Ammoye – Water
Ammoye – Water
Label: Lulaworld Records | Format: CD-DR | Street date: October 22, 2021
1. Journey Home feat. Lord Sassafrass
2. Bad Behaviour
4. On The Dock
5. A Storm Is Coming
8. Give It All
9. Wake Up
10. Count On Me feat. Tash Lorayne
13. Freedom feat. Gillie Genesis
On her new album titled Water, Canada-based Jamaican female vocalist Ammoye treats the listener to an eclectic mix of Reggae, Electronics, Rocksteady, Dancehall, Dubstep with Gospel, Soul, and R&B, a melting pot of musical stew you could say. Because the sweet-voiced songstress, who’s a five-time Juno-nominee, infuses different genres in her Reggae music, she’s called a ‘Reggae-fusion’ artist and her music is filed under ‘World Music’.
The album gets started with the lead single entitled Journey Home. The opening track comes with a real nice island vibe, complemented by electronic effects and guest vocals from Lord Sassafrass, best known as a Reggae/Dancehall deejay with the Black Scorpio Sound System. It’s followed by Bad Behaviour, an intoxicating message tune with hit potential that urges you to move your dancing feet. Bad Behaviour is an inspiring song that deals with personal empowerment, a theme that is also touched in the strong track Give It All. The compelling On The Dock, a personal favourite, is underpinned by a downright gorgeous Rocksteady backdrop. The solid Remedy, which is about healing and clearing, comes across an echo-laden reggae riddim, while the album closer Freedom, featuring ex Burning spear guitarist and musical arranger Gillie Genesis, is solely driven by percussion work.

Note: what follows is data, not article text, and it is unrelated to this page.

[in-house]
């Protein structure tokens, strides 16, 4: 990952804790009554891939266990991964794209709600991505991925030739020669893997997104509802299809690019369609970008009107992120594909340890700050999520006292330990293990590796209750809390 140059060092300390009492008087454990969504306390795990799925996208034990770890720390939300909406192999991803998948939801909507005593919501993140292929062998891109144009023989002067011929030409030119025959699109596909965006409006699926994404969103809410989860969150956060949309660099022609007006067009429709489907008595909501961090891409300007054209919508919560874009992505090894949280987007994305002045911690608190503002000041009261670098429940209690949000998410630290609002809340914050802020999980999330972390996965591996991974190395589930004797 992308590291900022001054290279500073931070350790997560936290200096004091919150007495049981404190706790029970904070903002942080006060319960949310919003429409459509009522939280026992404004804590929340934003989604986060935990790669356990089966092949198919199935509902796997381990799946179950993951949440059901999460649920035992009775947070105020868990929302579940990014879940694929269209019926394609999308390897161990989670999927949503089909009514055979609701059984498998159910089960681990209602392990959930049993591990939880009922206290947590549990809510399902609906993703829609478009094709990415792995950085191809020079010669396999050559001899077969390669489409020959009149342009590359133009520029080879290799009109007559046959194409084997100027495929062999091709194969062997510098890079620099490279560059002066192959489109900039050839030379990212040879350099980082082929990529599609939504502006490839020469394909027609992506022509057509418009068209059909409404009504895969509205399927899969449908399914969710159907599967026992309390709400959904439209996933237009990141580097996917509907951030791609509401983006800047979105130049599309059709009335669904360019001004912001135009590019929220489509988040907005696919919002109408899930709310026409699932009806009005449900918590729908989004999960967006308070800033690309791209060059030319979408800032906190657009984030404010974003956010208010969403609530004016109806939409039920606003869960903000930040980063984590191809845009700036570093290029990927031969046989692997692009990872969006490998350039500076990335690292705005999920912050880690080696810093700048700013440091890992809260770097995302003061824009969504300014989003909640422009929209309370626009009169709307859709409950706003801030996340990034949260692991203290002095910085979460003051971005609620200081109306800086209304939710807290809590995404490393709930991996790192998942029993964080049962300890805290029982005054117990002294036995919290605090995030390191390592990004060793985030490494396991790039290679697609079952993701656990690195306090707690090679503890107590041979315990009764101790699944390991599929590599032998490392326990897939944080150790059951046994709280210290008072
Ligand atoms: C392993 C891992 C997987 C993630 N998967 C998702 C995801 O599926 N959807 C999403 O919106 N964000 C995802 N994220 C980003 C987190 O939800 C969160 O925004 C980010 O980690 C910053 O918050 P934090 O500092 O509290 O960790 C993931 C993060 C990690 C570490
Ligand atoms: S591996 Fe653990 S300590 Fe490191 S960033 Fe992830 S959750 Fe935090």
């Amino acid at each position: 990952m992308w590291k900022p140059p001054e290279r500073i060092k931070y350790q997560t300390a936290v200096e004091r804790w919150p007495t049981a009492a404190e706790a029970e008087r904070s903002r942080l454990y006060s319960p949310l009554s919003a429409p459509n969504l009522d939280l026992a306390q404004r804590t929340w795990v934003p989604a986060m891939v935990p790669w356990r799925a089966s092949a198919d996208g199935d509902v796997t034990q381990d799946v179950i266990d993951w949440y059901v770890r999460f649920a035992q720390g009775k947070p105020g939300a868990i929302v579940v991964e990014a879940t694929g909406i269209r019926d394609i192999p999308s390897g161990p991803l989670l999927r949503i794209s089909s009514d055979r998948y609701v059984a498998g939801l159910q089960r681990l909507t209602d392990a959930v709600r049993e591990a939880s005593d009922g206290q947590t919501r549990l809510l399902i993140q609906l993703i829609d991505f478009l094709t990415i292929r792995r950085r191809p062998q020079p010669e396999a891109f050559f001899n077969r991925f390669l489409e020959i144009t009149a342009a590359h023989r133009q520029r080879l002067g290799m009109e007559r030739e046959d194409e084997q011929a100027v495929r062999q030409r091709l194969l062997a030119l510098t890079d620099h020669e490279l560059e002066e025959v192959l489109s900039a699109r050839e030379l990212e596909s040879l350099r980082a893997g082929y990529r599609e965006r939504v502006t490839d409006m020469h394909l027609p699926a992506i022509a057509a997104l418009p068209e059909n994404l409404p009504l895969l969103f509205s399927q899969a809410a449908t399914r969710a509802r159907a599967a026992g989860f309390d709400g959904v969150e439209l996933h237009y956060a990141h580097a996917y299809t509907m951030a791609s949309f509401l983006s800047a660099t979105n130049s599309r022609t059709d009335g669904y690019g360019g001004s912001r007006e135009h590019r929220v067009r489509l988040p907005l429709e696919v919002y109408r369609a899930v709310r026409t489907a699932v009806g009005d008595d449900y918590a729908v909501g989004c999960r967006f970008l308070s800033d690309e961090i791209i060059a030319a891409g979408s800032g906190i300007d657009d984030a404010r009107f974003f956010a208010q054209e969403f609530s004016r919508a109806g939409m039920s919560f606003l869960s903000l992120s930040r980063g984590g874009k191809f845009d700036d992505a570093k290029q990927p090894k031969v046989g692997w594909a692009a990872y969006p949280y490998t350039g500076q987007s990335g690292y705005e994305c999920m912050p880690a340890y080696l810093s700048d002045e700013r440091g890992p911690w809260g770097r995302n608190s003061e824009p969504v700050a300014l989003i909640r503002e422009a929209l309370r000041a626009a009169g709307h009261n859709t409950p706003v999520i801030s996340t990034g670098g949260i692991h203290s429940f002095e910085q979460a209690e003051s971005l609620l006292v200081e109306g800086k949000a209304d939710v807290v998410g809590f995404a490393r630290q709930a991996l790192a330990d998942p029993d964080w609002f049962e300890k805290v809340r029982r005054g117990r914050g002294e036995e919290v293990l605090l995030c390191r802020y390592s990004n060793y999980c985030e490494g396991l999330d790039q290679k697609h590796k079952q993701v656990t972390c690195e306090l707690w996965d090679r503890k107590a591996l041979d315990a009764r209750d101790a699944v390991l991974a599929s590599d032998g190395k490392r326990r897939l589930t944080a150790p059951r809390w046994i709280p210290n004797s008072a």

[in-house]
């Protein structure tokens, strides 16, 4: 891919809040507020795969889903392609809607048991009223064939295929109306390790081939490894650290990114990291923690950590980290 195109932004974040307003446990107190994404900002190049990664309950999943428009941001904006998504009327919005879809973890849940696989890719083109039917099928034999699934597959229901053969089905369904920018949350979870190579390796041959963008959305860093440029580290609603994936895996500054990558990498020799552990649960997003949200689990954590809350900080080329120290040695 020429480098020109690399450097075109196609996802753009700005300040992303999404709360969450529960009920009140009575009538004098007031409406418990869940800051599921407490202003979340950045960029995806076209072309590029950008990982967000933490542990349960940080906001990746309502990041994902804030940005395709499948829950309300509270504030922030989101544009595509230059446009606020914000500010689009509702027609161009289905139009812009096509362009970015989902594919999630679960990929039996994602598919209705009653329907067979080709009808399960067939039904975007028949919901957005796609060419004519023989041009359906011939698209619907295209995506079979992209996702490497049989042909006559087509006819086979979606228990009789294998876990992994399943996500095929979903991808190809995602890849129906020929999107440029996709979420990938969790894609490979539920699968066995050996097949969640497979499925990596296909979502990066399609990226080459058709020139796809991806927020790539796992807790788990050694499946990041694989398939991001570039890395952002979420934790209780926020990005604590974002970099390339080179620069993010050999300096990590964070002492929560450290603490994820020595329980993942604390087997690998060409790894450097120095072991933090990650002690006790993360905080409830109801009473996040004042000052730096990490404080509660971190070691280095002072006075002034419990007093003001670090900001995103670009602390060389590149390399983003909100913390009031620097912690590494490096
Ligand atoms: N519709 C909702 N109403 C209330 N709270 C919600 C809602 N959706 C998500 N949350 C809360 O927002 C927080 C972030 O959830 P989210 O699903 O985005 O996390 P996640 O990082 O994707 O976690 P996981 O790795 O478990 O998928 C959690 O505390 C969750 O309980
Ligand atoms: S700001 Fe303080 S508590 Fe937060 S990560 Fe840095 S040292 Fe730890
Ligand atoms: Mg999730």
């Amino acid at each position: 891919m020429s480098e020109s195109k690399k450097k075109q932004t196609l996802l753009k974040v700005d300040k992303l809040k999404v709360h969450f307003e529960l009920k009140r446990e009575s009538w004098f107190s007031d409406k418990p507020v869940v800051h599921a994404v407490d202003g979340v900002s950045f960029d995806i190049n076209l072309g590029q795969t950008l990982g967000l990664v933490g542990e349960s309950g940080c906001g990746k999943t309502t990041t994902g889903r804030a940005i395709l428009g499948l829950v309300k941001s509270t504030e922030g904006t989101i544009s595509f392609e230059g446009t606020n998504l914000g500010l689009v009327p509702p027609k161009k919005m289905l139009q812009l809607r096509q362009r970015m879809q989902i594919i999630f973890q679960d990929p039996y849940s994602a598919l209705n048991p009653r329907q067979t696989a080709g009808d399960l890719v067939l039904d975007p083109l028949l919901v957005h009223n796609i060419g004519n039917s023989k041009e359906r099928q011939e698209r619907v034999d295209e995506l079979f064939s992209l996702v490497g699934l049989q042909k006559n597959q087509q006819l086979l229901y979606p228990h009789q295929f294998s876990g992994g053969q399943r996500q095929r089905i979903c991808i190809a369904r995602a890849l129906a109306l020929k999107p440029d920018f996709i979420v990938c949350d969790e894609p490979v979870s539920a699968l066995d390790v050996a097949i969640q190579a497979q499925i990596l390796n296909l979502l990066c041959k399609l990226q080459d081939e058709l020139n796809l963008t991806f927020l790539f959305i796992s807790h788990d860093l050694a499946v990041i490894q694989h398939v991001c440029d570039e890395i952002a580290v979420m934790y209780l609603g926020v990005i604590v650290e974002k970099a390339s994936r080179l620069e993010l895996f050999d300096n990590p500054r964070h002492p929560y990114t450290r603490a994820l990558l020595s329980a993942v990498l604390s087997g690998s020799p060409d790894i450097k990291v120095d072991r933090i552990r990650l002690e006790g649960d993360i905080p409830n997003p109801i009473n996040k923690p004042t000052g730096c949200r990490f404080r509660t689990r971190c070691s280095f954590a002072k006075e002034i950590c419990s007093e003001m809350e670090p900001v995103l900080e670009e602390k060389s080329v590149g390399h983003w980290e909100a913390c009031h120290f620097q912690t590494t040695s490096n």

Water features a who’s who of the contemporary international reggae scene with contributions from Toronto’s own DJ Agile and Danny Maestro, The Senior Allstars from Germany, Thomas Blondet from Brooklyn, Adian Hanson Donsome of NYC’s Donsome Records and the legendary Lord SassaFras, as well as production from Natural High and executive production, mastering and sound engineering from Tandra Lytes Jhagroo, both based in Jamaica.
It’s Ammoye’s infectious voice and thought-provoking songs that make this album worth hearing, although Reggae purists won’t like every track, if not all of the tracks.